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The Badlands

November 1, 2011

I was at Blue Mesa yesterday evening, photographing the badland hills at sunset. They’re called badlands because early European explorers thought they were bad places to be. About 10 to 15 minutes after the sun sets, amazing light falls on the west-facing landscape. The badlands are made of bluish bentonite clay, according to the informative visitor guide. As the warm light falls on the undulating hills, you can see incredible detail – every crack and erosion, plus occasional rock falls and clumps of petrified wood. The tops of some hills are reddish, due to iron in the soil. You see the various layers of minerals and sediments built up over time.

At a place called Long Logs is one of the largest concentrations of petrified logs in the park; there are thousands of them, mainly in pieces, strewn about at the base of the two-tone hills. Some whole logs have sunk into the earth as if they had partly decayed and then hardened.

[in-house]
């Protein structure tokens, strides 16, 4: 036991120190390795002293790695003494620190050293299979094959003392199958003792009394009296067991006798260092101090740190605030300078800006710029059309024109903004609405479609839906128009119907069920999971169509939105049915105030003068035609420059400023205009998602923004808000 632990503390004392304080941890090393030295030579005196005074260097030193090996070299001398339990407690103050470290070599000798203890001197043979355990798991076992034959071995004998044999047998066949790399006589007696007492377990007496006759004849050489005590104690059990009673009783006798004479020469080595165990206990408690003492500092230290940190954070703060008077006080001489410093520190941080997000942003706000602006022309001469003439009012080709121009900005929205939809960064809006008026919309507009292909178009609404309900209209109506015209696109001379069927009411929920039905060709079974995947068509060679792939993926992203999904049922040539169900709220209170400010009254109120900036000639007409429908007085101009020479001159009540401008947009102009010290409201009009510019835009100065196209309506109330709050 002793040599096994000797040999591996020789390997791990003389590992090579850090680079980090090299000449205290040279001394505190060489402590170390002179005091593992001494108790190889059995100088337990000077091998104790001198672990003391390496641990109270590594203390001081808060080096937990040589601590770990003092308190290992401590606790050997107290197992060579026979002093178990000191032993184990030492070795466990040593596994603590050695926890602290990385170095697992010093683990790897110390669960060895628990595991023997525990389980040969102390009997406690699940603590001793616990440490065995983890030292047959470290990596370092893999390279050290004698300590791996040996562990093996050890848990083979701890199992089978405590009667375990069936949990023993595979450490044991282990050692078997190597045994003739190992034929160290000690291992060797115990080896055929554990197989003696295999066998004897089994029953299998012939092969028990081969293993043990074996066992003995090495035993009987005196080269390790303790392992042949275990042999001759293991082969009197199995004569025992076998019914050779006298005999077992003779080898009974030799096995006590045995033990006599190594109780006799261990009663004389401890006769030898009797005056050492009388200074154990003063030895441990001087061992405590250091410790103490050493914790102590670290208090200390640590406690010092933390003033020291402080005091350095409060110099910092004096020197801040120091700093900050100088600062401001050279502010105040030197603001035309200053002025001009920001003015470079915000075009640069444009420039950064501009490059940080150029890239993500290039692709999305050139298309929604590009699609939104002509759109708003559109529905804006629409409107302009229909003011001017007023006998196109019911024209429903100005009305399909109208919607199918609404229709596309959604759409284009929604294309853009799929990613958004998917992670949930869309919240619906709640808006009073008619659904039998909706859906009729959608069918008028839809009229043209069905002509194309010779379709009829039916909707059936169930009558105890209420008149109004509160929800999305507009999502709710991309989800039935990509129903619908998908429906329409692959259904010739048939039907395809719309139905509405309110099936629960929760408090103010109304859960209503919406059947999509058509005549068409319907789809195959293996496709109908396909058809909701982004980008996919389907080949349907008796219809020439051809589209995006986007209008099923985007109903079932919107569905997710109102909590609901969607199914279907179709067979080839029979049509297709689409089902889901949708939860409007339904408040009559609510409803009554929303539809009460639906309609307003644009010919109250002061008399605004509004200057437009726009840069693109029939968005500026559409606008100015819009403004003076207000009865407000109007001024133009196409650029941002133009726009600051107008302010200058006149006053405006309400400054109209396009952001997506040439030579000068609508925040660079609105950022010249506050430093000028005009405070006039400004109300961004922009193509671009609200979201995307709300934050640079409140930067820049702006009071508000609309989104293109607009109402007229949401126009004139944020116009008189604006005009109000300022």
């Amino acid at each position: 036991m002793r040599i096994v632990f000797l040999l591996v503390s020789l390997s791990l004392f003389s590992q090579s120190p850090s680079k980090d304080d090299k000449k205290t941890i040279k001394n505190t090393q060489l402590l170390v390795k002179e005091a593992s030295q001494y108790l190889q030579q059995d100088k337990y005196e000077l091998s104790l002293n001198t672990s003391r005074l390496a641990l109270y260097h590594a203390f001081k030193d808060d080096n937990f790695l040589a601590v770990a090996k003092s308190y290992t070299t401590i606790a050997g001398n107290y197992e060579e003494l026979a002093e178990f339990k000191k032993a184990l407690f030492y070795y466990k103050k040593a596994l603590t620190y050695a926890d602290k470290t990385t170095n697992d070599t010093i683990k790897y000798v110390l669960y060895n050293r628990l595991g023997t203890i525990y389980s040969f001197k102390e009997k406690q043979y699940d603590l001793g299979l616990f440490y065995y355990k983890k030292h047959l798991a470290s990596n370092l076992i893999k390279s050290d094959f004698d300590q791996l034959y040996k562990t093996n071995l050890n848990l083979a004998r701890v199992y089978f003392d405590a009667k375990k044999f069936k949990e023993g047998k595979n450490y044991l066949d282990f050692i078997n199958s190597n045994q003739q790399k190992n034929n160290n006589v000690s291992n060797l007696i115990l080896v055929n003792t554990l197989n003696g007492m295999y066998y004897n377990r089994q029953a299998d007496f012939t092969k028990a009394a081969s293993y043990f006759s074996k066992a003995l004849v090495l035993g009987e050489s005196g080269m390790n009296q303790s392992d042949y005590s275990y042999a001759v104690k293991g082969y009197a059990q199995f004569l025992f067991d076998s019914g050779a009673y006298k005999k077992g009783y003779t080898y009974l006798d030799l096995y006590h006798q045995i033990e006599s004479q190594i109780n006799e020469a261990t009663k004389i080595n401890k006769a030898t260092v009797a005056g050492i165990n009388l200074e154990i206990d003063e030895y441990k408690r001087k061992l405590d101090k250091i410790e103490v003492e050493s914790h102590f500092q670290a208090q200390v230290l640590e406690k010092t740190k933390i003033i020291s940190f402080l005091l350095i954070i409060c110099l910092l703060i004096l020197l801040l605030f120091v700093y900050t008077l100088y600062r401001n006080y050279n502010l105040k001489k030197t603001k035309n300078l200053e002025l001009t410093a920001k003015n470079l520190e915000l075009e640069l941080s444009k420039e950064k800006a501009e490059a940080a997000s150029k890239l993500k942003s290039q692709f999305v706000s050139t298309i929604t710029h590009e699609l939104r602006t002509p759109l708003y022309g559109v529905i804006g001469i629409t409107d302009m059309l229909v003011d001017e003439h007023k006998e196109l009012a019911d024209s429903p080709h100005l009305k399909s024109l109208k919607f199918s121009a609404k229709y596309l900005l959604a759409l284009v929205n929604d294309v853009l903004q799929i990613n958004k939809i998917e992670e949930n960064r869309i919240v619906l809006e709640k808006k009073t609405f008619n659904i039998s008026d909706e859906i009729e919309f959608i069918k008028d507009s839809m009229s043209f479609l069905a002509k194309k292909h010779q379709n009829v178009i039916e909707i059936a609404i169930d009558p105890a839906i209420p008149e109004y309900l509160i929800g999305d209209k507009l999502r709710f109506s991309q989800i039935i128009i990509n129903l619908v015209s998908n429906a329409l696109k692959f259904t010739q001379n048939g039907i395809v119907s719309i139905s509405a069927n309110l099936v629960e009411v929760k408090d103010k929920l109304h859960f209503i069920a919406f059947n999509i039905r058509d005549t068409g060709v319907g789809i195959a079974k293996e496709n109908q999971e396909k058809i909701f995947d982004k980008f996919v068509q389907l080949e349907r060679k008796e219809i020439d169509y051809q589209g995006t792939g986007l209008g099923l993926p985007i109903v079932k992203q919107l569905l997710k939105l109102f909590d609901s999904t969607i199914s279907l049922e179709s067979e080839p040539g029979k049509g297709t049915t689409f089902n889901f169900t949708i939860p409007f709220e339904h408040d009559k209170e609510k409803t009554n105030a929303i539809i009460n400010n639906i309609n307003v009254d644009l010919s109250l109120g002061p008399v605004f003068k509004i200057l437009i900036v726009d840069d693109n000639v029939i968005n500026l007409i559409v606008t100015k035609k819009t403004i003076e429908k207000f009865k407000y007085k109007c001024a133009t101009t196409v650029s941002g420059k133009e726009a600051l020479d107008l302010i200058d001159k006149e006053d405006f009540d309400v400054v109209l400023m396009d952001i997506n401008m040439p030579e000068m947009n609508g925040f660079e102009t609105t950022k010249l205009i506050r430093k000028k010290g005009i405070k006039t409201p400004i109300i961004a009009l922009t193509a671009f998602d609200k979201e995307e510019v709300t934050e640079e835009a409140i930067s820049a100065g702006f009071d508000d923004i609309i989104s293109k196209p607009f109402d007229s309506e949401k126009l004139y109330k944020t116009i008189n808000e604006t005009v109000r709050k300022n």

But manmade light continues to be a problem. Lights from various sources, including the south entrance visitor center and the Rainbow Forest Museum, dot almost all the horizons, except looking east and northeast. It’s tricky to try to align the photo and avoid the lights – and requires lots of crawling around on the ground with the camera at a low angle. I caught the light from the setting moon on some of the hills, and they seemed to glow like the landscapes at sunset.

I forgot to include a photo yesterday of some purple flowers by the roadside near the Tepees formation.

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Mark Rothko sunset

October 31, 2011

Another Mark Rothko sunset yesterday. Very intense colors in the sky about 5 to 10 minutes after the sun goes down. It doesn’t last long, and at the same time the west-facing hills glow in the light. It’s also quite serene since I’m alone in the park after it closes.